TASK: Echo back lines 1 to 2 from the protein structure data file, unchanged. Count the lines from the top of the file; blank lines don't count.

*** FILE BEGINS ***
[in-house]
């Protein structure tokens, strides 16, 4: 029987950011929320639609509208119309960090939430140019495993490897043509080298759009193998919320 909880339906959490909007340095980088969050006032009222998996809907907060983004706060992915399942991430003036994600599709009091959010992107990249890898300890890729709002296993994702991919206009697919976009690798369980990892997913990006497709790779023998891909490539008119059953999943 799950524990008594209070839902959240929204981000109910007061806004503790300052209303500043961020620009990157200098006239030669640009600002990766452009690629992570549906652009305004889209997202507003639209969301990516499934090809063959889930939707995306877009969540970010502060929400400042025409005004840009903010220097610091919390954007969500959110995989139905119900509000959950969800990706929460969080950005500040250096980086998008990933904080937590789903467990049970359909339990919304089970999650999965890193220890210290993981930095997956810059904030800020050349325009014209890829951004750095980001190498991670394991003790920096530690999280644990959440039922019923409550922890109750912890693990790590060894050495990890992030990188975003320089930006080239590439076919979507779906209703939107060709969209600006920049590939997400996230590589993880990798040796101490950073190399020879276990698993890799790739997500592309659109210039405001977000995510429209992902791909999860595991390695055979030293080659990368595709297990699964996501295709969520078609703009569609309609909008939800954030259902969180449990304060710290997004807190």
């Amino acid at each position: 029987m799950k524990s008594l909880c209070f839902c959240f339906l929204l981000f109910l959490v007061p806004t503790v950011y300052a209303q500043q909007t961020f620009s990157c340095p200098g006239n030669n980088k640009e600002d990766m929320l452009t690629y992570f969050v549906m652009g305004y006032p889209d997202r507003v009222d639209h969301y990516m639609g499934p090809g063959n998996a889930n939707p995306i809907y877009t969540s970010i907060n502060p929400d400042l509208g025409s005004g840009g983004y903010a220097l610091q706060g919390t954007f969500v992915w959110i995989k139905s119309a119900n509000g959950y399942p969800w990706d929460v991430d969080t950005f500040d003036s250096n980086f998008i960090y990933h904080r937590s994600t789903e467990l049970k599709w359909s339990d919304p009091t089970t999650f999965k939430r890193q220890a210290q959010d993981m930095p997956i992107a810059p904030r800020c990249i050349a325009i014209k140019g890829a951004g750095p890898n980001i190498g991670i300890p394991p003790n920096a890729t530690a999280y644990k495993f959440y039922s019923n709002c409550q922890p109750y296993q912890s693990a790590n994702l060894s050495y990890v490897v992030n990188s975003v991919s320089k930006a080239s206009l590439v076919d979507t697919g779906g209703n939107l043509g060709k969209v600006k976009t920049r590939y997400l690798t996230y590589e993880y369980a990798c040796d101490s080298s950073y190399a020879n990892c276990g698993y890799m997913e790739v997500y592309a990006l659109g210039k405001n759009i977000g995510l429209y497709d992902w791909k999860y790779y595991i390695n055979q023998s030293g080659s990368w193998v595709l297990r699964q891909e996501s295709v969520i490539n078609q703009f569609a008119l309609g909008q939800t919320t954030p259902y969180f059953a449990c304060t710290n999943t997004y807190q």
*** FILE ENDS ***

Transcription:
[in-house]
């Protein structure tokens, strides 16, 4: 029987950011929320639609509208119309960090939430140019495993490897043509080298759009193998919320 909880339906959490909007340095980088969050006032009222998996809907907060983004706060992915399942991430003036994600599709009091959010992107990249890898300890890729709002296993994702991919206009697919976009690798369980990892997913990006497709790779023998891909490539008119059953999943 799950524990008594209070839902959240929204981000109910007061806004503790300052209303500043961020620009990157200098006239030669640009600002990766452009690629992570549906652009305004889209997202507003639209969301990516499934090809063959889930939707995306877009969540970010502060929400400042025409005004840009903010220097610091919390954007969500959110995989139905119900509000959950969800990706929460969080950005500040250096980086998008990933904080937590789903467990049970359909339990919304089970999650999965890193220890210290993981930095997956810059904030800020050349325009014209890829951004750095980001190498991670394991003790920096530690999280644990959440039922019923409550922890109750912890693990790590060894050495990890992030990188975003320089930006080239590439076919979507779906209703939107060709969209600006920049590939997400996230590589993880990798040796101490950073190399020879276990698993890799790739997500592309659109210039405001977000995510429209992902791909999860595991390695055979030293080659990368595709297990699964996501295709969520078609703009569609309609909008939800954030259902969180449990304060710290997004807190």